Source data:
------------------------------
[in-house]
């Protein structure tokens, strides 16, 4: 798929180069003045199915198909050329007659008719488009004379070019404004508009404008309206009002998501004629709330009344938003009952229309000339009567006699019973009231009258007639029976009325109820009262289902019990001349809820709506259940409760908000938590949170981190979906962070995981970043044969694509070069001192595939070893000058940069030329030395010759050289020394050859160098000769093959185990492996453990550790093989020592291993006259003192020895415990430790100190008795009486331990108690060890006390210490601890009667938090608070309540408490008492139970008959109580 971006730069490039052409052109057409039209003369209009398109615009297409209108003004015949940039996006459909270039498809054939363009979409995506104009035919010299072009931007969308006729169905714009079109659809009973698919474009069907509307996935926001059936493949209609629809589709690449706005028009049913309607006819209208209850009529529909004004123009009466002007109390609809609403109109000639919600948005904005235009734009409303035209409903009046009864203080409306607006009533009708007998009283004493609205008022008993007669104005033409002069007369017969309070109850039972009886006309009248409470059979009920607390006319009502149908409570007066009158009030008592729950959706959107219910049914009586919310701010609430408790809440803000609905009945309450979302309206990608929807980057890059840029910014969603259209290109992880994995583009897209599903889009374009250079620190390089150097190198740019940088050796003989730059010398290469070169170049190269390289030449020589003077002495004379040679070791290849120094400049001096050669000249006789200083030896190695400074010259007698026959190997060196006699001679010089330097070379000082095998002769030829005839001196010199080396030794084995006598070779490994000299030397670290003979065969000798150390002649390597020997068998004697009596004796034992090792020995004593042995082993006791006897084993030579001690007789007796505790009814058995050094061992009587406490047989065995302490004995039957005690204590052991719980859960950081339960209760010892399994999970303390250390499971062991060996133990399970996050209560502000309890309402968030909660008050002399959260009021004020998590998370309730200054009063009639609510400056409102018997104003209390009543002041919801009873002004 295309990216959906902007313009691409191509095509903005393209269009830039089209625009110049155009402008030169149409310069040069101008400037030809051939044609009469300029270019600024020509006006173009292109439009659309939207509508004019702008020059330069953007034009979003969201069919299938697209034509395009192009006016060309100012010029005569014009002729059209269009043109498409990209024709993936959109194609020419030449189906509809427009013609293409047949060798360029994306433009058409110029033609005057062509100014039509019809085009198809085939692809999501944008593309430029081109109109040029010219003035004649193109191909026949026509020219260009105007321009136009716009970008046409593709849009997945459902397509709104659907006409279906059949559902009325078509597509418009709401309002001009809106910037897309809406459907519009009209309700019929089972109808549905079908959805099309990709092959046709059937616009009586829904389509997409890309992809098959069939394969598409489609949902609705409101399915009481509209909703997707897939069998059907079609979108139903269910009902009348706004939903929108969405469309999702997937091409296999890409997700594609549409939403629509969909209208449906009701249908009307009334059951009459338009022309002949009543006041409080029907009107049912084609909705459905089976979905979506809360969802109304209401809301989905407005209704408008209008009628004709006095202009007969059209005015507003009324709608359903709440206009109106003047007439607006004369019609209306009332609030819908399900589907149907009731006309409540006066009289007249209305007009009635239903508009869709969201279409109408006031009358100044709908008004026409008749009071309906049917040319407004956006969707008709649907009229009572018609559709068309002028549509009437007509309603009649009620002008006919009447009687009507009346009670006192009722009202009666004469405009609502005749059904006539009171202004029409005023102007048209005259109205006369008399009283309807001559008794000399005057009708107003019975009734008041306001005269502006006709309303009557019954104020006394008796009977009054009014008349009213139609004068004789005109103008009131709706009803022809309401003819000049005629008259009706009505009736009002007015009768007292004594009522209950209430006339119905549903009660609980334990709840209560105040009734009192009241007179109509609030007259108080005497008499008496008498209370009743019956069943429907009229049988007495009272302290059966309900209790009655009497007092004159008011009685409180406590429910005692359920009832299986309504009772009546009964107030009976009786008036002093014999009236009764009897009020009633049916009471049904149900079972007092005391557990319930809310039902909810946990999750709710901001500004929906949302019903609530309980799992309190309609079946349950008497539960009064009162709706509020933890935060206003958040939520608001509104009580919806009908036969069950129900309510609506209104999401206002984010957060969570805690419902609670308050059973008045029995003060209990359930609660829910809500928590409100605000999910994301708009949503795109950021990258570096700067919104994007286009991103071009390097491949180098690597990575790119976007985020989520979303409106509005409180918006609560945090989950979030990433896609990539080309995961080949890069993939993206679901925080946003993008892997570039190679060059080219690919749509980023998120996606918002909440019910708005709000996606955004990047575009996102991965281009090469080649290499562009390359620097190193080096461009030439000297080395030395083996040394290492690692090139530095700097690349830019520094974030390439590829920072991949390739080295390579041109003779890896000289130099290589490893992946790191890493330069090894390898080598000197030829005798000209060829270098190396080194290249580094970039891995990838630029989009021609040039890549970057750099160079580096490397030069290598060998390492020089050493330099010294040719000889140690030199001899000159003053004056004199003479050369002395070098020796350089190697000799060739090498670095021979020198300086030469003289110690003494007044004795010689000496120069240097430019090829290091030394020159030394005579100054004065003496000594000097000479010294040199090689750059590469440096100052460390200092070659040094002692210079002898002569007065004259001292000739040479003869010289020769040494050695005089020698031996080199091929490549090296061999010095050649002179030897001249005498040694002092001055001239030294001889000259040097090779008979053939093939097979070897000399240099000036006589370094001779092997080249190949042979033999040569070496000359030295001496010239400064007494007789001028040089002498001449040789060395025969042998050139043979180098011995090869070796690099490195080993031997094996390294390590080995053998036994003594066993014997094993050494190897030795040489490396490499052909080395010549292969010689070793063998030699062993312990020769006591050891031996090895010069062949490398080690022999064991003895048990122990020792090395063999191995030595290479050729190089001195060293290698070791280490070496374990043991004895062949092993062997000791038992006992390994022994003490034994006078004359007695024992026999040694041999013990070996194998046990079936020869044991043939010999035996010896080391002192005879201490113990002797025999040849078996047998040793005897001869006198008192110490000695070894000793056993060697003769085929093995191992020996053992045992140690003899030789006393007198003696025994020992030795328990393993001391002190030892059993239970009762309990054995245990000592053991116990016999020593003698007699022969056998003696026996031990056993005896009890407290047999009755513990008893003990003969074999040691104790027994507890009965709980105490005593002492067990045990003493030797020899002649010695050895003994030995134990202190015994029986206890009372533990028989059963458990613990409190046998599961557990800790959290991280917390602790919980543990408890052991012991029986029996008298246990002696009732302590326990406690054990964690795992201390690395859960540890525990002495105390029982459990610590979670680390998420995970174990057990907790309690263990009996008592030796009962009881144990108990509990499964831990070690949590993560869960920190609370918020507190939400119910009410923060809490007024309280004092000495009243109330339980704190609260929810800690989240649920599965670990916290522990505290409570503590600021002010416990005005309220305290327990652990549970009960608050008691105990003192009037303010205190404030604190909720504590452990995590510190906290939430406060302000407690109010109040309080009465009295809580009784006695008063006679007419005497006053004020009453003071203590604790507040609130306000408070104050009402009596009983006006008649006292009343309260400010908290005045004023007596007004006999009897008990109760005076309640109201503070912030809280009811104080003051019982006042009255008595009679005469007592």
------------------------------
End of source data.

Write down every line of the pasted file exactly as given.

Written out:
[in-house]
């Protein structure tokens, strides 16, 4: 798929180069003045199915198909050329007659008719488009004379070019404004508009404008309206009002998501004629709330009344938003009952229309000339009567006699019973009231009258007639029976009325109820009262289902019990001349809820709506259940409760908000938590949170981190979906962070995981970043044969694509070069001192595939070893000058940069030329030395010759050289020394050859160098000769093959185990492996453990550790093989020592291993006259003192020895415990430790100190008795009486331990108690060890006390210490601890009667938090608070309540408490008492139970008959109580 971006730069490039052409052109057409039209003369209009398109615009297409209108003004015949940039996006459909270039498809054939363009979409995506104009035919010299072009931007969308006729169905714009079109659809009973698919474009069907509307996935926001059936493949209609629809589709690449706005028009049913309607006819209208209850009529529909004004123009009466002007109390609809609403109109000639919600948005904005235009734009409303035209409903009046009864203080409306607006009533009708007998009283004493609205008022008993007669104005033409002069007369017969309070109850039972009886006309009248409470059979009920607390006319009502149908409570007066009158009030008592729950959706959107219910049914009586919310701010609430408790809440803000609905009945309450979302309206990608929807980057890059840029910014969603259209290109992880994995583009897209599903889009374009250079620190390089150097190198740019940088050796003989730059010398290469070169170049190269390289030449020589003077002495004379040679070791290849120094400049001096050669000249006789200083030896190695400074010259007698026959190997060196006699001679010089330097070379000082095998002769030829005839001196010199080396030794084995006598070779490994000299030397670290003979065969000798150390002649390597020997068998004697009596004796034992090792020995004593042995082993006791006897084993030579001690007789007796505790009814058995050094061992009587406490047989065995302490004995039957005690204590052991719980859960950081339960209760010892399994999970303390250390499971062991060996133990399970996050209560502000309890309402968030909660008050002399959260009021004020998590998370309730200054009063009639609510400056409102018997104003209390009543002041919801009873002004 295309990216959906902007313009691409191509095509903005393209269009830039089209625009110049155009402008030169149409310069040069101008400037030809051939044609009469300029270019600024020509006006173009292109439009659309939207509508004019702008020059330069953007034009979003969201069919299938697209034509395009192009006016060309100012010029005569014009002729059209269009043109498409990209024709993936959109194609020419030449189906509809427009013609293409047949060798360029994306433009058409110029033609005057062509100014039509019809085009198809085939692809999501944008593309430029081109109109040029010219003035004649193109191909026949026509020219260009105007321009136009716009970008046409593709849009997945459902397509709104659907006409279906059949559902009325078509597509418009709401309002001009809106910037897309809406459907519009009209309700019929089972109808549905079908959805099309990709092959046709059937616009009586829904389509997409890309992809098959069939394969598409489609949902609705409101399915009481509209909703997707897939069998059907079609979108139903269910009902009348706004939903929108969405469309999702997937091409296999890409997700594609549409939403629509969909209208449906009701249908009307009334059951009459338009022309002949009543006041409080029907009107049912084609909705459905089976979905979506809360969802109304209401809301989905407005209704408008209008009628004709006095202009007969059209005015507003009324709608359903709440206009109106003047007439607006004369019609209306009332609030819908399900589907149907009731006309409540006066009289007249209305007009009635239903508009869709969201279409109408006031009358100044709908008004026409008749009071309906049917040319407004956006969707008709649907009229009572018609559709068309002028549509009437007509309603009649009620002008006919009447009687009507009346009670006192009722009202009666004469405009609502005749059904006539009171202004029409005023102007048209005259109205006369008399009283309807001559008794000399005057009708107003019975009734008041306001005269502006006709309303009557019954104020006394008796009977009054009014008349009213139609004068004789005109103008009131709706009803022809309401003819000049005629008259009706009505009736009002007015009768007292004594009522209950209430006339119905549903009660609980334990709840209560105040009734009192009241007179109509609030007259108080005497008499008496008498209370009743019956069943429907009229049988007495009272302290059966309900209790009655009497007092004159008011009685409180406590429910005692359920009832299986309504009772009546009964107030009976009786008036002093014999009236009764009897009020009633049916009471049904149900079972007092005391557990319930809310039902909810946990999750709710901001500004929906949302019903609530309980799992309190309609079946349950008497539960009064009162709706509020933890935060206003958040939520608001509104009580919806009908036969069950129900309510609506209104999401206002984010957060969570805690419902609670308050059973008045029995003060209990359930609660829910809500928590409100605000999910994301708009949503795109950021990258570096700067919104994007286009991103071009390097491949180098690597990575790119976007985020989520979303409106509005409180918006609560945090989950979030990433896609990539080309995961080949890069993939993206679901925080946003993008892997570039190679060059080219690919749509980023998120996606918002909440019910708005709000996606955004990047575009996102991965281009090469080649290499562009390359620097190193080096461009030439000297080395030395083996040394290492690692090139530095700097690349830019520094974030390439590829920072991949390739080295390579041109003779890896000289130099290589490893992946790191890493330069090894390898080598000197030829005798000209060829270098190396080194290249580094970039891995990838630029989009021609040039890549970057750099160079580096490397030069290598060998390492020089050493330099010294040719000889140690030199001899000159003053004056004199003479050369002395070098020796350089190697000799060739090498670095021979020198300086030469003289110690003494007044004795010689000496120069240097430019090829290091030394020159030394005579100054004065003496000594000097000479010294040199090689750059590469440096100052460390200092070659040094002692210079002898002569007065004259001292000739040479003869010289020769040494050695005089020698031996080199091929490549090296061999010095050649002179030897001249005498040694002092001055001239030294001889000259040097090779008979053939093939097979070897000399240099000036006589370094001779092997080249190949042979033999040569070496000359030295001496010239400064007494007789001028040089002498001449040789060395025969042998050139043979180098011995090869070796690099490195080993031997094996390294390590080995053998036994003594066993014997094993050494190897030795040489490396490499052909080395010549292969010689070793063998030699062993312990020769006591050891031996090895010069062949490398080690022999064991003895048990122990020792090395063999191995030595290479050729190089001195060293290698070791280490070496374990043991004895062949092993062997000791038992006992390994022994003490034994006078004359007695024992026999040694041999013990070996194998046990079936020869044991043939010999035996010896080391002192005879201490113990002797025999040849078996047998040793005897001869006198008192110490000695070894000793056993060697003769085929093995191992020996053992045992140690003899030789006393007198003696025994020992030795328990393993001391002190030892059993239970009762309990054995245990000592053991116990016999020593003698007699022969056998003696026996031990056993005896009890407290047999009755513990008893003990003969074999040691104790027994507890009965709980105490005593002492067990045990003493030797020899002649010695050895003994030995134990202190015994029986206890009372533990028989059963458990613990409190046998599961557990800790959290991280917390602790919980543990408890052991012991029986029996008298246990002696009732302590326990406690054990964690795992201390690395859960540890525990002495105390029982459990610590979670680390998420995970174990057990907790309690263990009996008592030796009962009881144990108990509990499964831990070690949590993560869960920190609370918020507190939400119910009410923060809490007024309280004092000495009243109330339980704190609260929810800690989240649920599965670990916290522990505290409570503590600021002010416990005005309220305290327990652990549970009960608050008691105990003192009037303010205190404030604190909720504590452990995590510190906290939430406060302000407690109010109040309080009465009295809580009784006695008063006679007419005497006053004020009453003071203590604790507040609130306000408070104050009402009596009983006006008649006292009343309260400010908290005045004023007596007004006999009897008990109760005076309640109201503070912030809280009811104080003051019982006042009255008595009679005469007592």